Sunday, August 22, 2010

South Africa Wins Injunction Against Striking Workers

21 August 2010
Last updated at 13:18 ET

South Africa wins injunction against striking workers

The injunction suggests a deepening rift between strikers and the government

The South African government has been granted an injunction prohibiting workers in essential services from continuing their national strike.

More than one million civil servants began an indefinite strike on Wednesday, calling for higher wages.

The government said the definition of essential services included hospitals and prisons.

On Friday, the health minister said striking workers who interrupted vital medical care were guilty of murder.

The BBC's Jonah Fisher, in Johannesburg, says although the injunction only reiterates what is in the national law it is an indication of how far apart the two sides are.

It appears the government will not budge on its 7% offer, he says, with the strike likely to resume in full force on Monday.

Our correspondent says the South African constitution deems essential services those that cover life and death situations, so doctors and nurses could be included. It will be a question of whether the government will be prepared to arrest them if they disobey.

The unions say they will not instruct their members to go back to work.

Trade union spokesman, Mugwena Maluleke, told the BBC: "We will not advise them to go back to work, because their employer is not sensitive to their issues."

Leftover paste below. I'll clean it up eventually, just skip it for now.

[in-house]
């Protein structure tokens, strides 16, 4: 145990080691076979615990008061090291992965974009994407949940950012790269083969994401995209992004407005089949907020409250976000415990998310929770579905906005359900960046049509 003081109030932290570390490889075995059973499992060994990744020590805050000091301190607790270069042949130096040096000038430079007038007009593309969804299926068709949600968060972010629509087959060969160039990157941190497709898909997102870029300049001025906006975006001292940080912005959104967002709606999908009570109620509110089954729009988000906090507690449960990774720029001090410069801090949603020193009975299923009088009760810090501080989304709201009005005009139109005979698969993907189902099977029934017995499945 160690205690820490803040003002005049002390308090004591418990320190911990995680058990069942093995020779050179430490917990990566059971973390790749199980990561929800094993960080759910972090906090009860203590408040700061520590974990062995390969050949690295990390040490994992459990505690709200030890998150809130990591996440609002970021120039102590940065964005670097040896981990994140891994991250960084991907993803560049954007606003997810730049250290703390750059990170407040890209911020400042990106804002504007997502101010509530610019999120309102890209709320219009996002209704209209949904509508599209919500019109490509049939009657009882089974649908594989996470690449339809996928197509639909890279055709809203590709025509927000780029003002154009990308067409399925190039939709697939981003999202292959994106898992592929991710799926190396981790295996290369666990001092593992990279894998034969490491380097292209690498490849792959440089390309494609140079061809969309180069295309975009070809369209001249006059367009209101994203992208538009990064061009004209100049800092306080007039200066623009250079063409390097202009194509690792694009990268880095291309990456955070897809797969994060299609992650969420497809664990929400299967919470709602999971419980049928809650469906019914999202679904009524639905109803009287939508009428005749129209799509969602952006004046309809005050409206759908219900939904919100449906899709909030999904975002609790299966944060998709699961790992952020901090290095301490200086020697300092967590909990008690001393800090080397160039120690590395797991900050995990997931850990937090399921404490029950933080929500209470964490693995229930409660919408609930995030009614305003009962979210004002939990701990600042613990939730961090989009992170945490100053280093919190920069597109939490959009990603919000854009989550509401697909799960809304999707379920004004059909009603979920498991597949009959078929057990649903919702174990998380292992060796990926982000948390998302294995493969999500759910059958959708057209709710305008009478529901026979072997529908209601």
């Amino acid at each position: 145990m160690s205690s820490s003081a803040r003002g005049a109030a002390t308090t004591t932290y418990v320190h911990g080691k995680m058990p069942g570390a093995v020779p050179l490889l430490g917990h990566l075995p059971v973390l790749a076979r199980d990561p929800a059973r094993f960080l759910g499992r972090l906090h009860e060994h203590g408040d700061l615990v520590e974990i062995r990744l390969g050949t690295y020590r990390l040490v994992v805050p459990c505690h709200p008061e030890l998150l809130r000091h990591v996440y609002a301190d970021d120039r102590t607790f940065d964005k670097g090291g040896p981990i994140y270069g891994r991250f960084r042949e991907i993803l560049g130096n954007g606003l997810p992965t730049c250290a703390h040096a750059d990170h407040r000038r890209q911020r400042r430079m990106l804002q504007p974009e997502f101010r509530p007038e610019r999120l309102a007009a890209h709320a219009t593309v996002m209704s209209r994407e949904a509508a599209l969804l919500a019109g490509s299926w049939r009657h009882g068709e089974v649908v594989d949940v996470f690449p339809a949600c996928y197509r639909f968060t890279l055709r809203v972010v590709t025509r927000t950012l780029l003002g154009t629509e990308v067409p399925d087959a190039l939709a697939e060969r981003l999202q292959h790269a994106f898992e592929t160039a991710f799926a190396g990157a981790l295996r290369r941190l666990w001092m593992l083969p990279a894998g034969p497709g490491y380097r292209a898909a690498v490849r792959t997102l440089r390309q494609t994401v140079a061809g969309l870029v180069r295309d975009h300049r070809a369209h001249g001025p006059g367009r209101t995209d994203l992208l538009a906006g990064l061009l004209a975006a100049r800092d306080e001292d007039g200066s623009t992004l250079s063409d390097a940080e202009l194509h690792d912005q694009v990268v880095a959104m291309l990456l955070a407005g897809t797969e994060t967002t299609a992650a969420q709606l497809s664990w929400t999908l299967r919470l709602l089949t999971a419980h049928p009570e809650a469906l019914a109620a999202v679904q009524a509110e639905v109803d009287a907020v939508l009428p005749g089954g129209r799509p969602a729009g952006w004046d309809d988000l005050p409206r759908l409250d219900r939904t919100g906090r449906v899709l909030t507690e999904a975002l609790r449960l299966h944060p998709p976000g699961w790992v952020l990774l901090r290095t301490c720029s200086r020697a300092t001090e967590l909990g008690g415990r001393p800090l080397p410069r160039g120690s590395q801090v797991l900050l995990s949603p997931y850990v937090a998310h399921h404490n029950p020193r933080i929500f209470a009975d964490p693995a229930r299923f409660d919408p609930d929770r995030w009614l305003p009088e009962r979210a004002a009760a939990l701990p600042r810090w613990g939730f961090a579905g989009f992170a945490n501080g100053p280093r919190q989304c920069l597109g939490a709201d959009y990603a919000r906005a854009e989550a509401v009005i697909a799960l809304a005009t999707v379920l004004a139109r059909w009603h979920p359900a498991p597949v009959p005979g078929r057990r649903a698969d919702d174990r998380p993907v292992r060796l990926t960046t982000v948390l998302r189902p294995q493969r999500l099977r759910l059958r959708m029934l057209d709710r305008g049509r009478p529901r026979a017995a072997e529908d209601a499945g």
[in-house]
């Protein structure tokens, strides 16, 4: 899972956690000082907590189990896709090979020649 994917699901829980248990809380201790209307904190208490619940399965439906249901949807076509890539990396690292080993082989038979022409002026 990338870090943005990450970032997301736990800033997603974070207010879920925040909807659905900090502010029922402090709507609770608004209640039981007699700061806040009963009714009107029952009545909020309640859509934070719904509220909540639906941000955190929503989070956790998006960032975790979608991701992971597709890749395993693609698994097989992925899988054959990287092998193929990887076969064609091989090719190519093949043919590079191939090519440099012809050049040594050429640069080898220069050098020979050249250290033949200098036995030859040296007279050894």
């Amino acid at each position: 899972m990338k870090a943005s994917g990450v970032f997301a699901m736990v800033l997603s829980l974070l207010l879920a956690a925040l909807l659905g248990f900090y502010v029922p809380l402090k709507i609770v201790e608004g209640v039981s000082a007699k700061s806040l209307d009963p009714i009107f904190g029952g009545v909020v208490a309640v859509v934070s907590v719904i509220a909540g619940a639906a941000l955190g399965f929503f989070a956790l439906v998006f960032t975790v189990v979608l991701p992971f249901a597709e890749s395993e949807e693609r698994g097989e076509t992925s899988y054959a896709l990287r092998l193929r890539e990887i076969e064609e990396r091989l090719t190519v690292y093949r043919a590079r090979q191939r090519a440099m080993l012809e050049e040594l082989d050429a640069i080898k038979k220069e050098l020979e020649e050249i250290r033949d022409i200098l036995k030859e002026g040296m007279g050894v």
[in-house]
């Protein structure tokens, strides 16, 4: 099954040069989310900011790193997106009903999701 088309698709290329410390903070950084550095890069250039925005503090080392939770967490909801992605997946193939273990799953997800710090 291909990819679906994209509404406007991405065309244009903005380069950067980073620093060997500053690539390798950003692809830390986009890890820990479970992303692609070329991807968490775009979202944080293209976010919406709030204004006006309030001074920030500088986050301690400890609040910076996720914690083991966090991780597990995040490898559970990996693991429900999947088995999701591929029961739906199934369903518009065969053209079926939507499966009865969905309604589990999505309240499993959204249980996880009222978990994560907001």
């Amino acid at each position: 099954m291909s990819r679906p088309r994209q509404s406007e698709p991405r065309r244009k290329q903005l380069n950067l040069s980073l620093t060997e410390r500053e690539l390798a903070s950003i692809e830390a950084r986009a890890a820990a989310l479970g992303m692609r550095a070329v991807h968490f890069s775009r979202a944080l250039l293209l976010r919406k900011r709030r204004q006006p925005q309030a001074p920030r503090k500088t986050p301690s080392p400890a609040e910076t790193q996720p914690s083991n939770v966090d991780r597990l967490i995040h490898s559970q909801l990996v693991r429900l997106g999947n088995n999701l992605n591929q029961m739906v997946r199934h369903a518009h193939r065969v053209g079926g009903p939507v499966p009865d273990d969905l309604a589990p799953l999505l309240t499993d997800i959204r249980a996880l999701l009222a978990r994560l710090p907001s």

However, Chris Kloppers, spokesman for the Independent Labour Caucus, one of the unions involved, told Reuters news agency it was "absolutely necessary" to reach an agreement on the provision of essential services.

Holding out

Minister of Health Aaron Motsoaledi has said that staff who block hospital gates, intimidate staff and force health workers to join the strike are carrying out actions tantamount to murder.

Mr Motsoaledi said: "A person is put under anaesthesia in theatre. There's a doctor and an anaesthetist, and they come in and grab the anaesthetist and drive him out of theatre. What do you describe that as?"

There has been little sign of progress in pay talks with the unions affiliated with Cosatu, South Africa's main union federation, holding out for an 8.6% pay rise.

The government says it cannot afford to deliver wage increases that amount to twice the rate of inflation.

President Jacob Zuma has defended the unions' right to strike but also urged for them to end violence and intimidation.

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